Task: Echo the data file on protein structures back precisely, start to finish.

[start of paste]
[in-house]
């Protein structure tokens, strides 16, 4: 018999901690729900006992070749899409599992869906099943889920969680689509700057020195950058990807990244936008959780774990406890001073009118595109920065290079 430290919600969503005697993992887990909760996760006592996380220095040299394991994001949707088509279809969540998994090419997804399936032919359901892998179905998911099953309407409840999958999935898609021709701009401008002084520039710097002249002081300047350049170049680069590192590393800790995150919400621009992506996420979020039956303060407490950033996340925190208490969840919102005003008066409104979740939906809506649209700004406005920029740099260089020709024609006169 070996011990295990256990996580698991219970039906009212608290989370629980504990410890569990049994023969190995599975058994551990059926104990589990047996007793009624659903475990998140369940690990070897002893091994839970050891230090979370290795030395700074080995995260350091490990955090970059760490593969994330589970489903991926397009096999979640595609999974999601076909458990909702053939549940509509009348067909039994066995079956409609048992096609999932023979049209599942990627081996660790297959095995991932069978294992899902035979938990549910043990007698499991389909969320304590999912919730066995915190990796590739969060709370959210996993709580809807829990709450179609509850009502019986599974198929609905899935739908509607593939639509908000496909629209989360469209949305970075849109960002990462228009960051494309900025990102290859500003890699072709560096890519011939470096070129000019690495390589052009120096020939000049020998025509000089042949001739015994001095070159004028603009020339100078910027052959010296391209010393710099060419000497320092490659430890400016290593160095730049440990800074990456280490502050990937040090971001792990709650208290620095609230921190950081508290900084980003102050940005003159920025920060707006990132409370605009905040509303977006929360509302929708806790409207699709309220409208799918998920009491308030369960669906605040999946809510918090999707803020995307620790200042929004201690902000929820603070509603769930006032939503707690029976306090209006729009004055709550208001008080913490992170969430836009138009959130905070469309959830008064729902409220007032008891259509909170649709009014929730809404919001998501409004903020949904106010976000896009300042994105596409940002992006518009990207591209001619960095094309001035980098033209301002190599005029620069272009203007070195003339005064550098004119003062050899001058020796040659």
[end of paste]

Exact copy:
[in-house]
């Protein structure tokens, strides 16, 4: 018999901690729900006992070749899409599992869906099943889920969680689509700057020195950058990807990244936008959780774990406890001073009118595109920065290079 430290919600969503005697993992887990909760996760006592996380220095040299394991994001949707088509279809969540998994090419997804399936032919359901892998179905998911099953309407409840999958999935898609021709701009401008002084520039710097002249002081300047350049170049680069590192590393800790995150919400621009992506996420979020039956303060407490950033996340925190208490969840919102005003008066409104979740939906809506649209700004406005920029740099260089020709024609006169 070996011990295990256990996580698991219970039906009212608290989370629980504990410890569990049994023969190995599975058994551990059926104990589990047996007793009624659903475990998140369940690990070897002893091994839970050891230090979370290795030395700074080995995260350091490990955090970059760490593969994330589970489903991926397009096999979640595609999974999601076909458990909702053939549940509509009348067909039994066995079956409609048992096609999932023979049209599942990627081996660790297959095995991932069978294992899902035979938990549910043990007698499991389909969320304590999912919730066995915190990796590739969060709370959210996993709580809807829990709450179609509850009502019986599974198929609905899935739908509607593939639509908000496909629209989360469209949305970075849109960002990462228009960051494309900025990102290859500003890699072709560096890519011939470096070129000019690495390589052009120096020939000049020998025509000089042949001739015994001095070159004028603009020339100078910027052959010296391209010393710099060419000497320092490659430890400016290593160095730049440990800074990456280490502050990937040090971001792990709650208290620095609230921190950081508290900084980003102050940005003159920025920060707006990132409370605009905040509303977006929360509302929708806790409207699709309220409208799918998920009491308030369960669906605040999946809510918090999707803020995307620790200042929004201690902000929820603070509603769930006032939503707690029976306090209006729009004055709550208001008080913490992170969430836009138009959130905070469309959830008064729902409220007032008891259509909170649709009014929730809404919001998501409004903020949904106010976000896009300042994105596409940002992006518009990207591209001619960095094309001035980098033209301002190599005029620069272009203007070195003339005064550098004119003062050899001058020796040659």